instrumental vs expressive mentoring

An Exploration of Instrumental vs. Expressive Mentoring: A research abstract

by Ridwanah Gurjee

“Instrumental” mentoring style is defined as goal focused and target driven (Clayden & Stein, 2005:35), whereas an ‘expressive’ mentoring approach is nurturing and more focused on the relationship itself. Likewise, Rhodes and DuBois (2006:3) suggested that interaction and emotional connection between mentor and mentee can influence the quality and effectiveness of mentoring relationships. This research aims to unpack the learning experience by exploring the interaction amongst higher education student mentors and mentees. It will include a reflective account of the practitioner researcher journey and the methodological obstacles of unpacking the notion of “Instrumental versus Expressive Mentoring.”

In particular, the research explores the value of engaging in a discursive process to highlight the problematic considerations of researching mentoring through the implementation of Interpretive Phenomenological Analysis (IPA). More precisely, drawing on professional identity, positionality, and reflexivity. The approach adopted of narrative research is acknowledged for its power to explore stories and give the students a voice to share their perspective (Creswell, 2013:71).

Finally, mentoring in the community at UCLan, CVCL, is underpinned by the philosophy of Paulo Freire (1993:96). Freire (1993:88) identified the need to develop dialogue around what you are learning and why you are learning through the action/reflection praxis and problem-posing dialogue. This research will allow the opportunity to engage in dialogue around the research and create an effective learning environment so as to develop consciousness and self-realisation, contributing to the researcher’s own reflexive process.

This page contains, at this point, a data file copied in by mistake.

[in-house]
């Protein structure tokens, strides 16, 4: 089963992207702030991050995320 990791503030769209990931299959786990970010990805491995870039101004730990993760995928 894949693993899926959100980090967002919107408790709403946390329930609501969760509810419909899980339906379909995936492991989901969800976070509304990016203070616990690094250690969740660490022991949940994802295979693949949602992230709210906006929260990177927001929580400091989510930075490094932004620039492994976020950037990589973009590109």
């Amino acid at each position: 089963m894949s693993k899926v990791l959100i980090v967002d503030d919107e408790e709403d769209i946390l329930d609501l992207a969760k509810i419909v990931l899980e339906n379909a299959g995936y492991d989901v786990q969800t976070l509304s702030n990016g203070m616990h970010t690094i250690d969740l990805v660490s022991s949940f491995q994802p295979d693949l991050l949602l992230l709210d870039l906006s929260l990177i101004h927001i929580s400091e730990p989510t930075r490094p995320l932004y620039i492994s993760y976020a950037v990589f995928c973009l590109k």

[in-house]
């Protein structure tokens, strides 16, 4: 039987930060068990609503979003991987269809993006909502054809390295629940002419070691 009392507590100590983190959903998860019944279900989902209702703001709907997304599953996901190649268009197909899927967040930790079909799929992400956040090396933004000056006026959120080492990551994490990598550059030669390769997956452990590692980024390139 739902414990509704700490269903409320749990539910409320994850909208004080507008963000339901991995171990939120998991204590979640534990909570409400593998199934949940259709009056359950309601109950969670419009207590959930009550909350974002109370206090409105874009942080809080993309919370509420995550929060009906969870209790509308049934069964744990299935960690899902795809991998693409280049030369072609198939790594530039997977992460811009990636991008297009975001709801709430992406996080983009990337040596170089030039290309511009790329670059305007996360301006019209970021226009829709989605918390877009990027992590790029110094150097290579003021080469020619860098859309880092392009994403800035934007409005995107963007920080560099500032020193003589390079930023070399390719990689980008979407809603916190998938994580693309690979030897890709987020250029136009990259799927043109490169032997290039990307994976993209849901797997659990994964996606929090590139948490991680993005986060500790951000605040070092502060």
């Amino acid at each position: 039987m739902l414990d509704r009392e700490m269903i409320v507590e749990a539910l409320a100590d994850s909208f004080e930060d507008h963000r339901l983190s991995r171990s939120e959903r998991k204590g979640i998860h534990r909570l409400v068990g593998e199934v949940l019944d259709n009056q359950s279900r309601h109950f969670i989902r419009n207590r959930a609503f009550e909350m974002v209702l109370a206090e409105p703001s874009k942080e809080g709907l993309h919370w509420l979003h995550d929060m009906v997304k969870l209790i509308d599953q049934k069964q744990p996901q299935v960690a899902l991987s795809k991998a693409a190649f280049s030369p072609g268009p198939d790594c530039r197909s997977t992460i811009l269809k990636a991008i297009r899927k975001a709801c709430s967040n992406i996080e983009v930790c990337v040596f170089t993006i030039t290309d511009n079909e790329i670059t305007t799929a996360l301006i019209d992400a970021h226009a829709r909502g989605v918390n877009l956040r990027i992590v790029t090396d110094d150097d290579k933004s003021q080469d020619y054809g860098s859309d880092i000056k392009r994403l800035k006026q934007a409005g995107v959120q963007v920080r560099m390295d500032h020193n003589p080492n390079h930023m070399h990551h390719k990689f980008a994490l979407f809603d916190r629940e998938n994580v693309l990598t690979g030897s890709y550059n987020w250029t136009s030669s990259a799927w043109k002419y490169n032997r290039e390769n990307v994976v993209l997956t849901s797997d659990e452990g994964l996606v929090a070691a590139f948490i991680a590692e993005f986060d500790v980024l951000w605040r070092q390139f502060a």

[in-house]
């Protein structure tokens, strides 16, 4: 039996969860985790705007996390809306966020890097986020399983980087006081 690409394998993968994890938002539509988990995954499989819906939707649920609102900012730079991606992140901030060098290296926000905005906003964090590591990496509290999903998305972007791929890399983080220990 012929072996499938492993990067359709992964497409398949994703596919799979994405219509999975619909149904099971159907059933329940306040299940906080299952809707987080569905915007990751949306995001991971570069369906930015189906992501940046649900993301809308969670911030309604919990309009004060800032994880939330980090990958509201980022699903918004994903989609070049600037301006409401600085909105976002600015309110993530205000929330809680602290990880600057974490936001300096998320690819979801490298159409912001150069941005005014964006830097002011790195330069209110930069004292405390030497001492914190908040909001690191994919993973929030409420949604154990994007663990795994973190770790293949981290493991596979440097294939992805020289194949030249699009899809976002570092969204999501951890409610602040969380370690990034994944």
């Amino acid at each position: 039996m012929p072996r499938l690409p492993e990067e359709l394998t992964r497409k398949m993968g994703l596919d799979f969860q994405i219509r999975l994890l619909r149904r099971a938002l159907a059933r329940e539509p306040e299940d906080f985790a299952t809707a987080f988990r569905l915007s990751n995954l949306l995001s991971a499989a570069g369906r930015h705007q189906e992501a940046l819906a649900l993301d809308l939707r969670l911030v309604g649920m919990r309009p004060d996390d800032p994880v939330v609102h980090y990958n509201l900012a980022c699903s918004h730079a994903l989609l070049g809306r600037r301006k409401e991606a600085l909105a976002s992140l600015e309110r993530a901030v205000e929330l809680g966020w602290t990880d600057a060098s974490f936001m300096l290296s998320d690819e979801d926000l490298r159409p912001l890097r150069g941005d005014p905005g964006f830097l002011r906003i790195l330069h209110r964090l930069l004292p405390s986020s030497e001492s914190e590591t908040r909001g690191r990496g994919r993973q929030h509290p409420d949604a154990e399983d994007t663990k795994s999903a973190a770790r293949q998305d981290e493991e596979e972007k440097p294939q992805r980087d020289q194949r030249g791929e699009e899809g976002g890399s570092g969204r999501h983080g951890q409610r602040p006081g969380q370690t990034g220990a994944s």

Clayden, J. and Stein, M. (2005). Mentoring Young People Leaving Care – ‘Someone for me.’ Joseph Rowntree Foundation: York.

Creswell, J. W. (2013). Qualitative Inquiry and Research Design: Choosing Among Five Approaches. Third Edition. Sage Publications: London and Los Angeles.

Freire, P. (1993). Pedagogy of the Oppressed. The Continuum International Publishing Group Ltd: London and New York.

Rhodes, J. E and DuBois, D. L. (2006). Understanding and Facilitating the Youth Mentoring Movement. Social Policy Report. Volume: 20, Issue: 3, Pages 3-19.

About the Author: Ridwanah Gurjee

Ridwanah Gurjee is a volunteer co-ordinator and MA Course Leader and Lecturer in Community Leadership at the University of Central Lancashire (UCLan) School of Education and Social Science.

Since 2001, Ridwanah Gurjee has taken responsibility for co-ordinating the UCLan volunteering programme and has taken a central role in developing the innovative degree programmes at FD, BA and MA level.

Ridwanah is highly experienced in volunteer management and support and in delivering community-based learning. In 2005, her work with international student volunteers earned UCLan a place in the THES Award Finals for Best International Student Experience.

Ridwanah also takes a core role in developing projects for young Asian women across Lancashire, and her bullying intervention modules have proved popular.

Ridwanah Gurjee is a members of IMA Board of Directors.